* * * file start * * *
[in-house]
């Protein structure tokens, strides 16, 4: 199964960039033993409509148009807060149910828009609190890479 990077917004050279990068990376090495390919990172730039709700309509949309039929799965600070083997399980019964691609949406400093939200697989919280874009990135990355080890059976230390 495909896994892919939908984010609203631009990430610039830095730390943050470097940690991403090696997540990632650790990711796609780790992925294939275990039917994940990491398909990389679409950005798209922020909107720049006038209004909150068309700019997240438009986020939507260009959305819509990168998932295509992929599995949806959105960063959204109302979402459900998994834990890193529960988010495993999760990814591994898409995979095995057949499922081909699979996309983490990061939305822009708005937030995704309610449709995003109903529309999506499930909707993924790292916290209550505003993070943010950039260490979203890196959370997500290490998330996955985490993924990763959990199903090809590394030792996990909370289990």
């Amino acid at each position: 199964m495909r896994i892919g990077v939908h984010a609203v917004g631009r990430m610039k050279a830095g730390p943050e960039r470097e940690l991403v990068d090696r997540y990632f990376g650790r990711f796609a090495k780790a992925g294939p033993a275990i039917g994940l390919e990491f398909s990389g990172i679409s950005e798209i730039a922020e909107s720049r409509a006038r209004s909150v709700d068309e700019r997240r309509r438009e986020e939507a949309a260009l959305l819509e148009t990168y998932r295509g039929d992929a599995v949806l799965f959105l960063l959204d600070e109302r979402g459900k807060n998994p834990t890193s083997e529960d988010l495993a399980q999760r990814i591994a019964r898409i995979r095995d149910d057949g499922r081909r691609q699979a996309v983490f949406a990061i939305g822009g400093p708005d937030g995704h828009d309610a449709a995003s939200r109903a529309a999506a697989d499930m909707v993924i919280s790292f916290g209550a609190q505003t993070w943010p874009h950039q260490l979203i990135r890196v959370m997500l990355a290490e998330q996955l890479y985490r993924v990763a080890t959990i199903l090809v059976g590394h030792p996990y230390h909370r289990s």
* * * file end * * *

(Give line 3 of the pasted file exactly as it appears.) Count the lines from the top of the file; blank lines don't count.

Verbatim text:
């Amino acid at each position: 199964m495909r896994i892919g990077v939908h984010a609203v917004g631009r990430m610039k050279a830095g730390p943050e960039r470097e940690l991403v990068d090696r997540y990632f990376g650790r990711f796609a090495k780790a992925g294939p033993a275990i039917g994940l390919e990491f398909s990389g990172i679409s950005e798209i730039a922020e909107s720049r409509a006038r209004s909150v709700d068309e700019r997240r309509r438009e986020e939507a949309a260009l959305l819509e148009t990168y998932r295509g039929d992929a599995v949806l799965f959105l960063l959204d600070e109302r979402g459900k807060n998994p834990t890193s083997e529960d988010l495993a399980q999760r990814i591994a019964r898409i995979r095995d149910d057949g499922r081909r691609q699979a996309v983490f949406a990061i939305g822009g400093p708005d937030g995704h828009d309610a449709a995003s939200r109903a529309a999506a697989d499930m909707v993924i919280s790292f916290g209550a609190q505003t993070w943010p874009h950039q260490l979203i990135r890196v959370m997500l990355a290490e998330q996955l890479y985490r993924v990763a080890t959990i199903l090809v059976g590394h030792p996990y230390h909370r289990s």